« Reply #24 on: July 23, 2016, 07:01:42 PM »
Here at my hospital, the lab work blood test is done in conjunction with an ultrasound between 11-13weeks and a few days to check for down etc. The two have to be done in conjunction together; otherwise, the information is meaningless past that point.

Knowing your child has Downs in advance is not just about abortion or not aborting. It becomes a high risk pregnancy and your baby may need access to a NICU after birth. Wouldn't it be wonderful to have that foreknowledge and not be bawling from anxiety as the baby is flown by helicopter elsewhere?


I'm personally not a worrier, I'm just giving an argument for screening that is more than just abortion connected. You can be absolutely willing to give birth to whatever blessing and the test be useful.
But anyway. Don't do an amnio. That is so unnecessary and dangerous.

MrsPB

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Re: Obstetricians, a quick question about pregnancy
« Reply #25 on: July 23, 2016, 07:13:01 PM »
I had this test done and had extremely bad results but quickly learned that it is not just a marker for genetic issues like Downs, it can also indicate a problem with the placenta function. This was the case with me. We didn't know that at the time so I got the expensive blood test done (NIPT) and it came back extremely low risk of genetic disorder (not 100% accurate like the amnio but risk free for baby and pretty darn close to accurate). So doctors correctly suspected a placental issue and immediately classed me as high risk at 12 weeks and I had some dr's orders to follow such as avoiding exercise and taking aspirin to help blood flow to the baby. Obviously don't do this unless advised!



Hi. I hope you don't mind me asking but did you have any issues or health concerns prior to finding out about the placenta function/issue? I still exercise and have called this OB's office 3x with the 3rd time speaking to a nurse and specified that it was my first appointment at 14 weeks. They didn't show any concern or issues with me coming in at 14 weeks, so hopefully IF I have any issues it can still be addressed because as far as I am concerned with me knowing my body I am fine, healthy and don't overdue it at the gym. I am however, worried about Zika and expressed that to the nurse yesterday, too, but there's nothing really they can do because they don't test for it and I don't have Zika symptoms. It sucks to be this paranoid and hormonal, too, but at this point it's out of my control aside from staying in, long sleeve shirts, no standing water, etc etc. Thanks everyone for your replies!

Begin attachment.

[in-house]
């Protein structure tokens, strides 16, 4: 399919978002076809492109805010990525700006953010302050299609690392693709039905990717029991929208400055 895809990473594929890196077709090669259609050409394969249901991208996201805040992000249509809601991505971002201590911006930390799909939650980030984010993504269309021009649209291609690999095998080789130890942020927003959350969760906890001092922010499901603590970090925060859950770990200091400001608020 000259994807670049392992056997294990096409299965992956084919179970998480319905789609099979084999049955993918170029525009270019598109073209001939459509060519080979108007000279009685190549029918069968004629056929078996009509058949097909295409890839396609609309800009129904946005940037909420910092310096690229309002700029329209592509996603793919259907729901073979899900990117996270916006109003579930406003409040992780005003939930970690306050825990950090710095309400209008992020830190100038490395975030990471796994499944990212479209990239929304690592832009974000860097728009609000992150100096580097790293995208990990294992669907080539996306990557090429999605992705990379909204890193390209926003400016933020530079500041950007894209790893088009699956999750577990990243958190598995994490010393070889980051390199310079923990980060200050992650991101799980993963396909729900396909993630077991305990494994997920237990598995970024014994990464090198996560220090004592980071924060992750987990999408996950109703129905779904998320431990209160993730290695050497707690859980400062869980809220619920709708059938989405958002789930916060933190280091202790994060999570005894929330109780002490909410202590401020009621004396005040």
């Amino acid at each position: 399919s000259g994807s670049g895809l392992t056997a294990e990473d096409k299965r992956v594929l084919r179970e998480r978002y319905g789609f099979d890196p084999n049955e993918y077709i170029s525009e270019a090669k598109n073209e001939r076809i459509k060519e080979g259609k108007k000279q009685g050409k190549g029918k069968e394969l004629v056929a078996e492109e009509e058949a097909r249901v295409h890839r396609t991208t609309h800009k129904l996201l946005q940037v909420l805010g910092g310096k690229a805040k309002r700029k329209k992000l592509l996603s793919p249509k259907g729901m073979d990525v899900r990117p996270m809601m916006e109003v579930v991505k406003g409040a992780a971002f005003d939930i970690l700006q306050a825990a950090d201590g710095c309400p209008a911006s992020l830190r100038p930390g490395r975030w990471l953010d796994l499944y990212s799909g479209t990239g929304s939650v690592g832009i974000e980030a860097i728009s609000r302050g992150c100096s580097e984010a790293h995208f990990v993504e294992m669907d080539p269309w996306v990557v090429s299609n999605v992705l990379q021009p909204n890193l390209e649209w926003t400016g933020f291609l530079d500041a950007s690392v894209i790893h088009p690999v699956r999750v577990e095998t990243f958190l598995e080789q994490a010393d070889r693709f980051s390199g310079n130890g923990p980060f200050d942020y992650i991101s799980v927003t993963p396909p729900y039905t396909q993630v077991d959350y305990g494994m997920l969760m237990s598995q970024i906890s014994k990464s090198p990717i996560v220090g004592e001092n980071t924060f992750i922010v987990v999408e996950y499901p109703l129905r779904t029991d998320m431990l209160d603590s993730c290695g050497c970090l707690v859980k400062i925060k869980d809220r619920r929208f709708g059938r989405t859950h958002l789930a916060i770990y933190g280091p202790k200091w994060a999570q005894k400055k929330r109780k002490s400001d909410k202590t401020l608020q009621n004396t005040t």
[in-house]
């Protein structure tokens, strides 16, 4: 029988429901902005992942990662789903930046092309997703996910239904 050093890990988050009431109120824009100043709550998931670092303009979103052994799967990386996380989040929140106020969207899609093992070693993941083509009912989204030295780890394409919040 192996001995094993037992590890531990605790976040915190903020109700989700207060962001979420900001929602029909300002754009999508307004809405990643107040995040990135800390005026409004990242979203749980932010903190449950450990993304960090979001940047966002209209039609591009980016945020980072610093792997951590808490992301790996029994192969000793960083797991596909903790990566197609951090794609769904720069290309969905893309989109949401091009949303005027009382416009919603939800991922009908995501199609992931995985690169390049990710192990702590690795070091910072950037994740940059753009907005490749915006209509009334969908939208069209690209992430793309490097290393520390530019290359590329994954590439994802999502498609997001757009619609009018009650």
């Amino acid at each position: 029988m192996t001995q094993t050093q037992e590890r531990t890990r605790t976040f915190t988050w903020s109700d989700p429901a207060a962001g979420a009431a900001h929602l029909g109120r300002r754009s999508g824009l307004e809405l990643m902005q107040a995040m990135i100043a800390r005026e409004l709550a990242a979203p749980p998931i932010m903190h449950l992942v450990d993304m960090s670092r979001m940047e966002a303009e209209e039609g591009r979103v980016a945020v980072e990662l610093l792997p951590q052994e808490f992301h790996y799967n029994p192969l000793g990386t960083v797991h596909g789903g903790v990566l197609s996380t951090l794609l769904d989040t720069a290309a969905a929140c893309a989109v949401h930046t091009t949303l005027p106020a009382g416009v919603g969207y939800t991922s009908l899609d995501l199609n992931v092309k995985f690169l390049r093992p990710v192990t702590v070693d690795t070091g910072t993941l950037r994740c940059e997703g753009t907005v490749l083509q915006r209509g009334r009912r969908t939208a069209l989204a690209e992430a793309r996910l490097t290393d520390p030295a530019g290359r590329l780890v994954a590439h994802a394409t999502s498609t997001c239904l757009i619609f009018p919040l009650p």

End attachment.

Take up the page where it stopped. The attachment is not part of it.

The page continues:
I don't mind at all. No, no issues prior that were known. First we knew was the results of the blood and ultrasound screening at 12 weeks. I know my body well, had a very easy first pregnancy, am very fit and healthy (personal trainer!). Obviously it's not super common to have this issue and there wasn't a lot they could really do so early on, except offer additional testing to find out if DS or placenta, and then I saw a high risk dr for the standard 20 week scan but it was much more detailed and I saw high risk team after that. Like the last poster said, knowing of possible complications can help you prepare and get extra care if needed. I had no idea before All this, that the results did anything other than screen for genetic disorders. Don't want to worry you or cause any stress but at same time, I think it's important to know what you are declining or accepting in testing. Also, there are false positive/negative results with these screens too so it's not always clear until later in pregnancy. Hope all is well, and congrats on the pregnancy.

historienne

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Re: Obstetricians, a quick question about pregnancy
« Reply #26 on: July 23, 2016, 07:38:41 PM »
Several of the companies that offer the NIPT tests for Downs (and other chromosomal disorders) used to have much cheaper rates if you are paying out of pocket.  Not sure if that is still the case, but you can call them and ask. 

Do you have a good reason to think you've been exposed to Zika, such as travel to an area where there have been cases?  If so, you actually can get tested for it (I did). 

MrsCoolCat

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Re: Obstetricians, a quick question about pregnancy
« Reply #27 on: July 24, 2016, 08:11:35 PM »
I don't believe I was exposed but there is paranoia and I do live in FL. I'll mention it again when I see the Dr.